Download Microsoft's BizTalk Server 2000 Technology Preview while you can and get smart on this technology. This is important stuff. BizTalk will help all of us make business-to-business (B2B) as big as everyone predicts it will be. It's our universal translator to the world.
As great as BizTalk will be, the idea isn't new. Interface engines that convert messages from one format to another have been around for many years, but they operated in niche markets that had the luxury of standardized message formatting. These interface engines were also responsible for routing messages to appropriate destinations. The health care industry, for example, has standardized on the HL7 message format, which for years has let hospital systems successfully trade information. But as with many standards, each partner interprets the HL7 message format differently, so an interface engine is necessary to normalize the messages that different systems generate.
Now we can all take advantage of a standardized message format that the entire e-industry has adopted—XML. No longer will we have to pigeonhole data elements into specific fields within a message. But like the legacy health care systems that have subtle differences among their messages, your different trading partners might have subtly different XML document formats. Document Type Definition (DTD) files can normalize different formats, but you don't always know what data was available on the source systems when the author wrote the document, how the author formatted the data (e.g., which date format the author used), or the level of detail the author used when writing the document. Also, you might want to create a new document from a subset of data elements that you retrieve from a trading partner's document. BizTalk handles this scenario quite nicely by providing tools with a drag-and-drop interface to automatically build Extensible Stylesheet Language Transformations (XSLTs) to convert one document format into another. The resulting document doesn't have to be in XML format. Using the health care example, you could convert an XML document into an HL7 message and route it to the appropriate hospital system.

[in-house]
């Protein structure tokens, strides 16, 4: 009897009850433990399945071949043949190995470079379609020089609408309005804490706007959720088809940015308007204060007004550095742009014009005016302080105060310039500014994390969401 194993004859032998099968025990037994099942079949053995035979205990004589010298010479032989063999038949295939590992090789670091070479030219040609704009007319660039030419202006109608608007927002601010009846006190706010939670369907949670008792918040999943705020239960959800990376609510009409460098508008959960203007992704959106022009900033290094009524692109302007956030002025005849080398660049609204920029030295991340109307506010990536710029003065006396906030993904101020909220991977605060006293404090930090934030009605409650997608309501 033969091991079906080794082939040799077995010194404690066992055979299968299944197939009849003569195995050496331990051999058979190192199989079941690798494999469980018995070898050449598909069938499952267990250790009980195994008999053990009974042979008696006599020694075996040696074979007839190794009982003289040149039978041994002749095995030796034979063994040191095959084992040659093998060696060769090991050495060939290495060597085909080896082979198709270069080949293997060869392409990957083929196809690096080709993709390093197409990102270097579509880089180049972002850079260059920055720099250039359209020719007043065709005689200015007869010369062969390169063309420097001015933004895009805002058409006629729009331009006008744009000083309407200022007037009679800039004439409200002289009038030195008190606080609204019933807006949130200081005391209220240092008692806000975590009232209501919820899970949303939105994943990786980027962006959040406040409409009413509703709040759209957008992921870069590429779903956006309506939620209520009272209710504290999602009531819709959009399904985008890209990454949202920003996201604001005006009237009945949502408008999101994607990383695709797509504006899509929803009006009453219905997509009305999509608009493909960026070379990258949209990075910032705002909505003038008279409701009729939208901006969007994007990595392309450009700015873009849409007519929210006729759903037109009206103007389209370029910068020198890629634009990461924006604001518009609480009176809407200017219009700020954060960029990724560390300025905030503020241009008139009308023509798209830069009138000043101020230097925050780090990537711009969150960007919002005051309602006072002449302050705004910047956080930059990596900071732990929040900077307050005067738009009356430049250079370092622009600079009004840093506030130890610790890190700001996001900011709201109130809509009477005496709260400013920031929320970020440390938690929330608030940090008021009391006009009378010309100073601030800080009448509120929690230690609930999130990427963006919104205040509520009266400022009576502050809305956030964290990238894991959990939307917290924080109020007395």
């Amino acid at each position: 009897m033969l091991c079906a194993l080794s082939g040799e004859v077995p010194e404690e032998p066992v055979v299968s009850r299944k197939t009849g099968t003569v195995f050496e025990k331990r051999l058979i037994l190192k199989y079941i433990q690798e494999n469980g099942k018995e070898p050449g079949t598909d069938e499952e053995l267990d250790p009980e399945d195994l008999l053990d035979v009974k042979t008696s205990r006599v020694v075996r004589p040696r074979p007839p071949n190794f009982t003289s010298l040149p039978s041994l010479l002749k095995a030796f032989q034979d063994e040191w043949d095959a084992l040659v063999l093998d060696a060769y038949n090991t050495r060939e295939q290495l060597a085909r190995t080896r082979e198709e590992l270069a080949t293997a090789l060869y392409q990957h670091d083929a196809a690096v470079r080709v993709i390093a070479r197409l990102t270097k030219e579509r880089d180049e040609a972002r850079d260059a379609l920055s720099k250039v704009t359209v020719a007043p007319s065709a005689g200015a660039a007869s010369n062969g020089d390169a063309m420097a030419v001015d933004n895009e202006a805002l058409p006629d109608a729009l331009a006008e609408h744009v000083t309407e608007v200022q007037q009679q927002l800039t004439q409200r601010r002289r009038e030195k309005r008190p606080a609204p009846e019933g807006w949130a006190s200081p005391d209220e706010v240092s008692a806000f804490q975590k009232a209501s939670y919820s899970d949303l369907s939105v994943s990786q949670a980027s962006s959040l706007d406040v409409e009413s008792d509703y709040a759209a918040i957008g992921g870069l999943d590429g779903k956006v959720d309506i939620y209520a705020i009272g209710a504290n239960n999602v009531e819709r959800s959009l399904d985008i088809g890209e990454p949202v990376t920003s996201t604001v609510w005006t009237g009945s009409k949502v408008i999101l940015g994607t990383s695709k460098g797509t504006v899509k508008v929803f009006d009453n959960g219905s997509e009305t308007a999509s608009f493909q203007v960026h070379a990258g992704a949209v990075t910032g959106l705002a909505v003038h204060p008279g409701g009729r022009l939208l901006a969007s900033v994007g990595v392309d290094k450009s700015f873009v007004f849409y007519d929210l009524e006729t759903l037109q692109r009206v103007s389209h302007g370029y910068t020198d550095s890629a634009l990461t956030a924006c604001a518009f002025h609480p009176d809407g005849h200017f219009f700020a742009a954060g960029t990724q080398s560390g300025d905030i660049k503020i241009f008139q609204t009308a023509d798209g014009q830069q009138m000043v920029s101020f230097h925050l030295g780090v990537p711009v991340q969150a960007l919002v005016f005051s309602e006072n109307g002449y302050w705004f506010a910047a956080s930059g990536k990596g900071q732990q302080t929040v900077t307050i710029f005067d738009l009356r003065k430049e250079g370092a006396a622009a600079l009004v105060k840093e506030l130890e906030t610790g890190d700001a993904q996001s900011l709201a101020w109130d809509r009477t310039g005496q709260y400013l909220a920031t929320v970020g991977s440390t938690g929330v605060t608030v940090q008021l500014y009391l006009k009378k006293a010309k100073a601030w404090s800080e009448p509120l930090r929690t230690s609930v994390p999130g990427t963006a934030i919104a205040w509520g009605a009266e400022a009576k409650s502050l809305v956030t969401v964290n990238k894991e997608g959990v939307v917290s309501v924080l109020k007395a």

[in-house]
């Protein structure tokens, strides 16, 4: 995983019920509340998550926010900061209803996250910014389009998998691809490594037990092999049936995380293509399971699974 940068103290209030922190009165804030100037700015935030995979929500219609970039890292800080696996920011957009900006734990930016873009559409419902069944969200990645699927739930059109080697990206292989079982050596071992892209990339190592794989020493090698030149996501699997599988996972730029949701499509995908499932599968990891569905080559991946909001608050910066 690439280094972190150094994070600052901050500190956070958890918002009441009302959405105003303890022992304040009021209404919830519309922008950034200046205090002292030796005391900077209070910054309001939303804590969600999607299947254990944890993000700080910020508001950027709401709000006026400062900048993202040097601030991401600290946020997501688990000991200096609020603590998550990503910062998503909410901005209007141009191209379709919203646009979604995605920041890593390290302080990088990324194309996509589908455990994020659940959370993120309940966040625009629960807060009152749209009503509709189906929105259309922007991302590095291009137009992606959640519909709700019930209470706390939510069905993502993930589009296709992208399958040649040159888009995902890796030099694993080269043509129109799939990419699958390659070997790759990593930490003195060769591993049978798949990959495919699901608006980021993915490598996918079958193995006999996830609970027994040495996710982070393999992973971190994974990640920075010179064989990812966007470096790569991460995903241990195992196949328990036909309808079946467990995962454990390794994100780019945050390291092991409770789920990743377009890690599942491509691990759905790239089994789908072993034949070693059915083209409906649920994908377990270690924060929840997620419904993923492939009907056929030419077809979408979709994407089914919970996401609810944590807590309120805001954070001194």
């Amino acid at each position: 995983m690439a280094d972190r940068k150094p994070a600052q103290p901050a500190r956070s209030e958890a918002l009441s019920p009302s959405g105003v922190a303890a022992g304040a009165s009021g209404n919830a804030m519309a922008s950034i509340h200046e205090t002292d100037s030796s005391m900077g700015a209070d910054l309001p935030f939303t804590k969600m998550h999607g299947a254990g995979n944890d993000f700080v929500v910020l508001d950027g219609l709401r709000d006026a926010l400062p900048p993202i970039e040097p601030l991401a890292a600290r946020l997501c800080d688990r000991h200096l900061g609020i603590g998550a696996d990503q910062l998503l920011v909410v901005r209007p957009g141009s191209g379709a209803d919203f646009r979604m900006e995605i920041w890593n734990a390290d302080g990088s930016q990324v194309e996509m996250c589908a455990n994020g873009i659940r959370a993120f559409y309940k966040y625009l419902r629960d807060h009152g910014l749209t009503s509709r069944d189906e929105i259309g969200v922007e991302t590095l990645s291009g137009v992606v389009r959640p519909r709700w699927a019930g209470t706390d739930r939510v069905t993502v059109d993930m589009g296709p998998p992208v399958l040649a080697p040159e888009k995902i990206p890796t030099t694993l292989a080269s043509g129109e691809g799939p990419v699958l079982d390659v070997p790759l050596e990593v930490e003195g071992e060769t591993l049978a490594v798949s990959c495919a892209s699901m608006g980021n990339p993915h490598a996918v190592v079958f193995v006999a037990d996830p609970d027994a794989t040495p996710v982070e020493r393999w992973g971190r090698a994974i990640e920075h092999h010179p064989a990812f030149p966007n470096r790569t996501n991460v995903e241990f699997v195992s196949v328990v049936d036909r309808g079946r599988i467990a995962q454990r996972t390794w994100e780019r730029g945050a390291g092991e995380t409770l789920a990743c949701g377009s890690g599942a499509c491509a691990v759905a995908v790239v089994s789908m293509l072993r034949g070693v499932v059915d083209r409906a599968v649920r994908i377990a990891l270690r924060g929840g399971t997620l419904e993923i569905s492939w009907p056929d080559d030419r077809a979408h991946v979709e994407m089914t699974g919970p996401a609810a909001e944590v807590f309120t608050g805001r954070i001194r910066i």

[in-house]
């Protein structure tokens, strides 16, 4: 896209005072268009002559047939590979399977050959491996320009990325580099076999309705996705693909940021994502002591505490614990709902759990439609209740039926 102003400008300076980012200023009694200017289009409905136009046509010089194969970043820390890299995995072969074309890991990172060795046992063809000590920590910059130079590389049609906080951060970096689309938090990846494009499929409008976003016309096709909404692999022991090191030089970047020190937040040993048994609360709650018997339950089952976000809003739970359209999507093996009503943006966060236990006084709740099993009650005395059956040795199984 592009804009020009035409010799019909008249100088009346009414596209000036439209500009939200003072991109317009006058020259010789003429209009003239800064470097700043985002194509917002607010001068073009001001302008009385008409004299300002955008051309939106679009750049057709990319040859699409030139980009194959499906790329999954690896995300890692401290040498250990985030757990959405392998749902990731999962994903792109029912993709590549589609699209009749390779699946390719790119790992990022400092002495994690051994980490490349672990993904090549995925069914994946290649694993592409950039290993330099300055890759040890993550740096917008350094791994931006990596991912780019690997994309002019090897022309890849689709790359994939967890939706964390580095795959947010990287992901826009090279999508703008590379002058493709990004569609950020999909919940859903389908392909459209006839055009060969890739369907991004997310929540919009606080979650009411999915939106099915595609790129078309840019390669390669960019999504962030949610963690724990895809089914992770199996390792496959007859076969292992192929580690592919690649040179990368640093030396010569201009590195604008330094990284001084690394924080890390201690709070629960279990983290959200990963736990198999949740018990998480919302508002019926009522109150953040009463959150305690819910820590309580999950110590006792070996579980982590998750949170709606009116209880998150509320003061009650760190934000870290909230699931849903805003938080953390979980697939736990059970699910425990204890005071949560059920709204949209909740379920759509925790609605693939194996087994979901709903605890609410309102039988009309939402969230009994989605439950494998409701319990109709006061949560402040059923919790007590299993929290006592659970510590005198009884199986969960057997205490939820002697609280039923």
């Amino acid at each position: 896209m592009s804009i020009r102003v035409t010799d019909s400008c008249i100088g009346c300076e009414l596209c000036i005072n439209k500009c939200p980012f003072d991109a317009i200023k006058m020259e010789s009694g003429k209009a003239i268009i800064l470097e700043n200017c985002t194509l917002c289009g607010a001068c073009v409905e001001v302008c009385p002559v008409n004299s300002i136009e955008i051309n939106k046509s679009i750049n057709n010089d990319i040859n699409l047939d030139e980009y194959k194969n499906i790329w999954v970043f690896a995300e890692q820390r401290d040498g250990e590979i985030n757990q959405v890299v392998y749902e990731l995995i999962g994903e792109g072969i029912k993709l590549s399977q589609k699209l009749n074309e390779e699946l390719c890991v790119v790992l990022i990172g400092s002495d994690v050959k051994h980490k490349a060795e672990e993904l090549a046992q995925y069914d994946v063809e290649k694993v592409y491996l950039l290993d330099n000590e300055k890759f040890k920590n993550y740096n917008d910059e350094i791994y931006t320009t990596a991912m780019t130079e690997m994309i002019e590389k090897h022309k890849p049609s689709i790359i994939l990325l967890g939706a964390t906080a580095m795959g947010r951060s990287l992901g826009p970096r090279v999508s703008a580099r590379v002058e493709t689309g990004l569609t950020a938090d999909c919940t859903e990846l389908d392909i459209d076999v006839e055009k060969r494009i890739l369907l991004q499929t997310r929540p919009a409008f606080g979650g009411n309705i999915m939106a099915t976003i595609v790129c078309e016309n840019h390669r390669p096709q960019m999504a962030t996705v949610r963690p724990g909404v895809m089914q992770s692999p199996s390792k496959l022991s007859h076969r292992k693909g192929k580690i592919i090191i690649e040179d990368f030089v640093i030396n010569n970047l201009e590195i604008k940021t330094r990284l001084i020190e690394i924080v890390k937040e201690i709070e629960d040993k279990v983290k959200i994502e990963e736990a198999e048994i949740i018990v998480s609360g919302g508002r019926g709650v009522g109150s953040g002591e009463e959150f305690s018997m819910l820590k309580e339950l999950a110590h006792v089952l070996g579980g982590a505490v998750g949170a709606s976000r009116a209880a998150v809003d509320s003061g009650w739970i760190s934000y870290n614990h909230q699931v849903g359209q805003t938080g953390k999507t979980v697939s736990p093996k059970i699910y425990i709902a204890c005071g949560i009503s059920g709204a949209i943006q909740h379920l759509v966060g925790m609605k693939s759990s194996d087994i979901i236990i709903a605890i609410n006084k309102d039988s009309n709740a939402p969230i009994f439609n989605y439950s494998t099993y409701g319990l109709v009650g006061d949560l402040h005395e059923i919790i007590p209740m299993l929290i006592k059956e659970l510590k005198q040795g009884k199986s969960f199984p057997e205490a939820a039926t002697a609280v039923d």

If you've never built your own TCP/IP interface with custom message formats that only your system and the target system can understand, you probably won't appreciate what XML and BizTalk have brought you. And you might think that if a company doesn't trade information with partners, it has no need for BizTalk. Not true! I recommend that you open all your systems to this framework, even if you aren't trading information today. For example, at my company we plan to convert our intranet applications to the BizTalk framework solely to be able to control the business processes outside the application. We will treat different applications within the intranet as trading partners. By opening our applications for internal purposes, we'll extend the life of our intranet. For example, if I'm sending into my database an XML document that contains my timecard information, I can later extend my application to send financial data to an accounting system without modifying any code! Many online white papers address BizTalk basics.